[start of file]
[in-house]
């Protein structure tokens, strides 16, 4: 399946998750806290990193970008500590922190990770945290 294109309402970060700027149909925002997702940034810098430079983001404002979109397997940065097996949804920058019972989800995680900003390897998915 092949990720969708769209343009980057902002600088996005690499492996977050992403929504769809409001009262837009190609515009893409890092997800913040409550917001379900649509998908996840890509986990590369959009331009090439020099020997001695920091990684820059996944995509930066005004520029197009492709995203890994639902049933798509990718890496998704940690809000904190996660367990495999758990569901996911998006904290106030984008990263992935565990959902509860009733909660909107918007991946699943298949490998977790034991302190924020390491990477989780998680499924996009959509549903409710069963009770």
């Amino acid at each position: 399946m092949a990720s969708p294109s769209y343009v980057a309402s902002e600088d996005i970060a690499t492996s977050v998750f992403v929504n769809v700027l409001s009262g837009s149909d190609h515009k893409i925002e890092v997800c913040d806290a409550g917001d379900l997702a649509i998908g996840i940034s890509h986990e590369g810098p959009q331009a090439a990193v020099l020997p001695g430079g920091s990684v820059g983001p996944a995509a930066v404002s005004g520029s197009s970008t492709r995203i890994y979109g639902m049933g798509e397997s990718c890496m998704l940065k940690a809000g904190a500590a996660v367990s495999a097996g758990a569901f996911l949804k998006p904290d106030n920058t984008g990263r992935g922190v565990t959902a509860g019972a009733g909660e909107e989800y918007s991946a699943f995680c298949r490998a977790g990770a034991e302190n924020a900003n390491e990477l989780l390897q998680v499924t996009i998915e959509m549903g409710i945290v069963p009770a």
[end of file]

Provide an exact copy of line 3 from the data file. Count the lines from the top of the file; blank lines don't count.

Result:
């Amino acid at each position: 399946m092949a990720s969708p294109s769209y343009v980057a309402s902002e600088d996005i970060a690499t492996s977050v998750f992403v929504n769809v700027l409001s009262g837009s149909d190609h515009k893409i925002e890092v997800c913040d806290a409550g917001d379900l997702a649509i998908g996840i940034s890509h986990e590369g810098p959009q331009a090439a990193v020099l020997p001695g430079g920091s990684v820059g983001p996944a995509a930066v404002s005004g520029s197009s970008t492709r995203i890994y979109g639902m049933g798509e397997s990718c890496m998704l940065k940690a809000g904190a500590a996660v367990s495999a097996g758990a569901f996911l949804k998006p904290d106030n920058t984008g990263r992935g922190v565990t959902a509860g019972a009733g909660e909107e989800y918007s991946a699943f995680c298949r490998a977790g990770a034991e302190n924020a900003n390491e990477l989780l390897q998680v499924t996009i998915e959509m549903g409710i945290v069963p009770a």